Recently, I watched a few episodes of the old 1970s science fiction drama The Bionic Woman. For me, it was a treat because I remember watching both it and The Six Million Dollar Man when I was a kid. I don’t think it was during the original run, but after both shows were cancelled in 1978 and a network in Canada started to show re-broadcasts of all the episodes. There are two things I distinctly remember from back then: I wanted to be the Six Million Dollar Man and marry the Bionic Woman – as I jumped off things making bionic sounds; and I got the Six Million Dollar Man board game for Christmas one year.
I don’t remember many of the Six Million Dollar Man episodes, but I do remember many of the Bionic Woman episodes – probably because there was more meat to the storylines and I liked Lindsay Wagner as Jamie. Looking over many of the episodes again, she delivered a great performance – nuanced, dramatic, quirky, carefree, real. It was no surprise to me that she won the Emmy Award for best lead actress in a drama series in 1977 (specifically for the episode ‘Deadly Ringer’). She was a most deserving winner. She was amazing in that episode. I remember reading an article about the Emmy Awards many years ago with the writer opining that Lindsay winning was the low point in the history of the awards. I wish I could find that article online somewhere so I can give that writer a piece of my mind. What a low brow swipe – an obvious situation where instead of actually viewing a piece of work, the writer dismisses it because the series from which it came is dismissed as science fiction fluff.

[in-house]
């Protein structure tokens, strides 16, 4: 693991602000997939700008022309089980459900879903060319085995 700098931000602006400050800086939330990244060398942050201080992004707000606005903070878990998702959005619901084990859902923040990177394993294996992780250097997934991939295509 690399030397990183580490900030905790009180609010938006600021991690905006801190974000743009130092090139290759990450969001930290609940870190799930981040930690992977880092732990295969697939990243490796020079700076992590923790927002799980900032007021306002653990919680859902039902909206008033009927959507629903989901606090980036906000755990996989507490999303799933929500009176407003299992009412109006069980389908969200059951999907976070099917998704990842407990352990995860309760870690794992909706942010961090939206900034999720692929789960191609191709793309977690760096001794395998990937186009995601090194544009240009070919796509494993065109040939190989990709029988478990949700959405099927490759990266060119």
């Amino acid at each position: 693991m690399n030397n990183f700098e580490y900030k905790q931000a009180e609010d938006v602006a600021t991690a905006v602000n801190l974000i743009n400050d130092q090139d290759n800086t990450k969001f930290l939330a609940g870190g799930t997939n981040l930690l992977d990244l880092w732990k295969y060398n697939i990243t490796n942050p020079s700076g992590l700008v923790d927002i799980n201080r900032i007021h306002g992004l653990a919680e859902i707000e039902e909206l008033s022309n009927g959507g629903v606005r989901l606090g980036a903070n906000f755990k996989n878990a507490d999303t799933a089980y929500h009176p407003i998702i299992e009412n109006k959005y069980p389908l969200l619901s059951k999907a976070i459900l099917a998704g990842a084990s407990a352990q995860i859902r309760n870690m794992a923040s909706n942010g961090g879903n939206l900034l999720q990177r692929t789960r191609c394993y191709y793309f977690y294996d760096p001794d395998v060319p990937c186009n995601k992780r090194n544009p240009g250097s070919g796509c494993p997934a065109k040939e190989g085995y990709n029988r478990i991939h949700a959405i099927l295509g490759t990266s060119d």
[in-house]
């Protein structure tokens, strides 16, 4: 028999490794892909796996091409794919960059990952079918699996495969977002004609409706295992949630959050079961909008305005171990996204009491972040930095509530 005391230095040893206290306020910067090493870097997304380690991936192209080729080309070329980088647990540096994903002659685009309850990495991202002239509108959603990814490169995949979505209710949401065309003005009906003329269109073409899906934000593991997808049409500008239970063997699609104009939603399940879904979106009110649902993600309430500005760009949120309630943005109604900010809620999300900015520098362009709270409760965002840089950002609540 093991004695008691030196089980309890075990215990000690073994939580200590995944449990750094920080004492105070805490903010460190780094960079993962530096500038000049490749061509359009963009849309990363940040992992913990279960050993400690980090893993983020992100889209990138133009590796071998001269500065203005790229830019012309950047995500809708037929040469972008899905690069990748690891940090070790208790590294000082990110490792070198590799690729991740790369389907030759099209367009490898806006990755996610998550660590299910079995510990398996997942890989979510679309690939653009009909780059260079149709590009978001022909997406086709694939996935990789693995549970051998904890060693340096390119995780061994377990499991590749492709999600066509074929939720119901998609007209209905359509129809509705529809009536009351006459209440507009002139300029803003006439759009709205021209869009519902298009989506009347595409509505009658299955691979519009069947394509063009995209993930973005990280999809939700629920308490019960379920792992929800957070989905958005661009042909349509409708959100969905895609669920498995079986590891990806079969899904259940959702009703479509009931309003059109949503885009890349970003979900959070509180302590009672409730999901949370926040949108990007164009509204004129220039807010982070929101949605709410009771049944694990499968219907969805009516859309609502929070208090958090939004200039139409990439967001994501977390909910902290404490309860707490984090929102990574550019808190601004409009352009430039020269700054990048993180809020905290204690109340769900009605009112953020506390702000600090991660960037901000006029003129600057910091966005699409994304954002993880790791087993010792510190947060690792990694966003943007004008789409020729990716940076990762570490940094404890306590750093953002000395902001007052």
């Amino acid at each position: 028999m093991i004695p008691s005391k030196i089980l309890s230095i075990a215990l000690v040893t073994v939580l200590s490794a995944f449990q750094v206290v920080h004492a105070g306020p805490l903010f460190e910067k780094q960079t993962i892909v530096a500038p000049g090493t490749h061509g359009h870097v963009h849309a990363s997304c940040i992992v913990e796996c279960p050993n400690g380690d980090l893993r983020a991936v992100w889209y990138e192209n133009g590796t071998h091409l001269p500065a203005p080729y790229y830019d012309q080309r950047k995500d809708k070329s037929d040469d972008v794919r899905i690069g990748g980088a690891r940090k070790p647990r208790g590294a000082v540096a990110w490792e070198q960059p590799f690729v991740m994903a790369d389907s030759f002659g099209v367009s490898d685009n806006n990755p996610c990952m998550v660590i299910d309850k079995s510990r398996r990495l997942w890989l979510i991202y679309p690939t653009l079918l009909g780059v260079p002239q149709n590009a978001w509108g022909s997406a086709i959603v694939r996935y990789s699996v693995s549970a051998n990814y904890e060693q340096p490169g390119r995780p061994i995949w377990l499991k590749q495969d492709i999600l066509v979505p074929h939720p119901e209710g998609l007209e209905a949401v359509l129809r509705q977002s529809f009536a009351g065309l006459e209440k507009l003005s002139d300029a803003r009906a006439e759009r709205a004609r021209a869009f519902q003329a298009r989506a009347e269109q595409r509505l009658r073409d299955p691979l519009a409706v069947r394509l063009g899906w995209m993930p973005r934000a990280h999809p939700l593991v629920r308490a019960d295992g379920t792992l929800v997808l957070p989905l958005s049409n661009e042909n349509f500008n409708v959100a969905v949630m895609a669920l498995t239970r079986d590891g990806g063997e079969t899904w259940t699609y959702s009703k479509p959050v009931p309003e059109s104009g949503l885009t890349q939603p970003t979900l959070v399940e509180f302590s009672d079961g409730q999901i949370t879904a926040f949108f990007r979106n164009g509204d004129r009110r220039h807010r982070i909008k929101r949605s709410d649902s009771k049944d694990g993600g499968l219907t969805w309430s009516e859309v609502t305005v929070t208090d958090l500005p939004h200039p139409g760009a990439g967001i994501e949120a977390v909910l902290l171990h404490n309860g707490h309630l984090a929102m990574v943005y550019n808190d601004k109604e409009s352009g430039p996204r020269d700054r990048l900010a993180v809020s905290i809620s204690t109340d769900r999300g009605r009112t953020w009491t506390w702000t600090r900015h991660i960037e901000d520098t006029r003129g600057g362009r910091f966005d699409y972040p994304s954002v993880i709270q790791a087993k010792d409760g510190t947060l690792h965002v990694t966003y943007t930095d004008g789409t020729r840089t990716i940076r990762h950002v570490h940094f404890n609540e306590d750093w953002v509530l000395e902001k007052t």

Lindsay put in one hell of a performance on that episode and was rewarded not just because she played diverse dual characters, but because there was depth there absent from other actors who have roles in action/sci-fi/mystery series. Having roles in these type of series really limits the dramatic performance an actor can give because the FX, the gadgets, the supernatural, the hook and the CGI have all the big dramatic moments. Her characters faced trauma, went to very low points and came back up. It was a complete performance. That she was able to have the opportunity to put in such a performance on an action/sci-fi series was very fortunate. This is also the main reason why Angela Lansbury never won an Emmy for Murder, She Wrote – her character was always level-headed and never battled cancer, alcoholism, abuse, drugs and other evils.
Both the Six Million Dollar Man (and especially) the Bionic Woman were rare hits – successful action/sci-fi/supernatural series. They connected with people and it was only after their audiences skewed to a different demographic that the networks didn’t want were they both cancelled – even though they were both still hits at the time. I was especially fond of the Bionic Woman’s attempts to inject a good dose of humanity into the scripts. It wasn’t all just action and bionic stuff – there was real human interaction, stories about fate, the consequences of war, power, psychological trauma, PTSD, affliction and healing. The writers made some bold statements and if critics were to look beyond the somewhat implausible supernatural aspects (Bigfoot, the fembots), they would see a series with heart and humanity.
It’s a real treat seeing both series again. Steve Austin and Jamie Sommers were my heroes when I was little, so they have a very special place in my memory bank. Looking at the series, it is heartening to see both of them not take things too seriously, yet be able to tell a good story and provide some seriously solid entertainment. In today’s world of television and film, you can’t compare the Bionic Woman and the Six Million Dollar Man with anything seen today. I think Lindsay Wagner said it best when the reboot of the Bionic Woman arrived in 2007 on NBC: “It was like a lot of things today, angry and dark”.
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